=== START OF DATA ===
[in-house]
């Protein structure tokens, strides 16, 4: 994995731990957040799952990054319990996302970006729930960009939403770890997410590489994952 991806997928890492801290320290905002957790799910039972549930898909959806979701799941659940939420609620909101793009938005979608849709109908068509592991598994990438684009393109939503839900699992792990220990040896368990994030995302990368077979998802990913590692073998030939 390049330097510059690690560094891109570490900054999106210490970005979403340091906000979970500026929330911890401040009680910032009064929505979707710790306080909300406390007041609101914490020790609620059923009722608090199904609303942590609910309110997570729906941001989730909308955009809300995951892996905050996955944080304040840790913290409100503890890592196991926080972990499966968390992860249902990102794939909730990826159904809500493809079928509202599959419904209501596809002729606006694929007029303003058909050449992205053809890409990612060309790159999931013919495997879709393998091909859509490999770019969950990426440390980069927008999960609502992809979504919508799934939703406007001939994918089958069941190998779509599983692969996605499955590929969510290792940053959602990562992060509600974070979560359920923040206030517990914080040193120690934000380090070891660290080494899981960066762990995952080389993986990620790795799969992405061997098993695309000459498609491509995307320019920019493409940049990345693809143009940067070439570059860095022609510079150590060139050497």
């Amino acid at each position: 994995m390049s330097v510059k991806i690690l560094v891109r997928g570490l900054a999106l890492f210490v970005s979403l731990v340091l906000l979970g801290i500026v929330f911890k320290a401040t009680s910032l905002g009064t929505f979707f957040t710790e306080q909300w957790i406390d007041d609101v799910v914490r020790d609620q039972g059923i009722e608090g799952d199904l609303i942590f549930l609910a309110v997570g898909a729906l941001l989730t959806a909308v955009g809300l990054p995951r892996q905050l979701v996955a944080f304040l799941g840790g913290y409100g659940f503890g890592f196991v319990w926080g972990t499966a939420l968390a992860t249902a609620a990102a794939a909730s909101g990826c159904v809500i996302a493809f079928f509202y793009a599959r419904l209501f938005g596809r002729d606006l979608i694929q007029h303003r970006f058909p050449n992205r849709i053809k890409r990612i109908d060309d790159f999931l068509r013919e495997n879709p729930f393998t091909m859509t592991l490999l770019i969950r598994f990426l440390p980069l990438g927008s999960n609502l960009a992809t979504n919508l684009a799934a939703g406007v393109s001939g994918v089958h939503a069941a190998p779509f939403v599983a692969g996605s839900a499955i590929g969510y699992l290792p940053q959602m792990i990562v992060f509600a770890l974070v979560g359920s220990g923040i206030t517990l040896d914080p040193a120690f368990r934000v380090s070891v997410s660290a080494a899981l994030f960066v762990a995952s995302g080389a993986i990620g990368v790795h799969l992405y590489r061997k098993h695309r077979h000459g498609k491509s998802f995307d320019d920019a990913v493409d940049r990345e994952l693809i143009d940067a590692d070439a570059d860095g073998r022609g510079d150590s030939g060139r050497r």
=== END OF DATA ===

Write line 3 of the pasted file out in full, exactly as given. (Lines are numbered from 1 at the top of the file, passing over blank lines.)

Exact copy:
């Amino acid at each position: 994995m390049s330097v510059k991806i690690l560094v891109r997928g570490l900054a999106l890492f210490v970005s979403l731990v340091l906000l979970g801290i500026v929330f911890k320290a401040t009680s910032l905002g009064t929505f979707f957040t710790e306080q909300w957790i406390d007041d609101v799910v914490r020790d609620q039972g059923i009722e608090g799952d199904l609303i942590f549930l609910a309110v997570g898909a729906l941001l989730t959806a909308v955009g809300l990054p995951r892996q905050l979701v996955a944080f304040l799941g840790g913290y409100g659940f503890g890592f196991v319990w926080g972990t499966a939420l968390a992860t249902a609620a990102a794939a909730s909101g990826c159904v809500i996302a493809f079928f509202y793009a599959r419904l209501f938005g596809r002729d606006l979608i694929q007029h303003r970006f058909p050449n992205r849709i053809k890409r990612i109908d060309d790159f999931l068509r013919e495997n879709p729930f393998t091909m859509t592991l490999l770019i969950r598994f990426l440390p980069l990438g927008s999960n609502l960009a992809t979504n919508l684009a799934a939703g406007v393109s001939g994918v089958h939503a069941a190998p779509f939403v599983a692969g996605s839900a499955i590929g969510y699992l290792p940053q959602m792990i990562v992060f509600a770890l974070v979560g359920s220990g923040i206030t517990l040896d914080p040193a120690f368990r934000v380090s070891v997410s660290a080494a899981l994030f960066v762990a995952s995302g080389a993986i990620g990368v790795h799969l992405y590489r061997k098993h695309r077979h000459g498609k491509s998802f995307d320019d920019a990913v493409d940049r990345e994952l693809i143009d940067a590692d070439a570059d860095g073998r022609g510079d150590s030939g060139r050497r």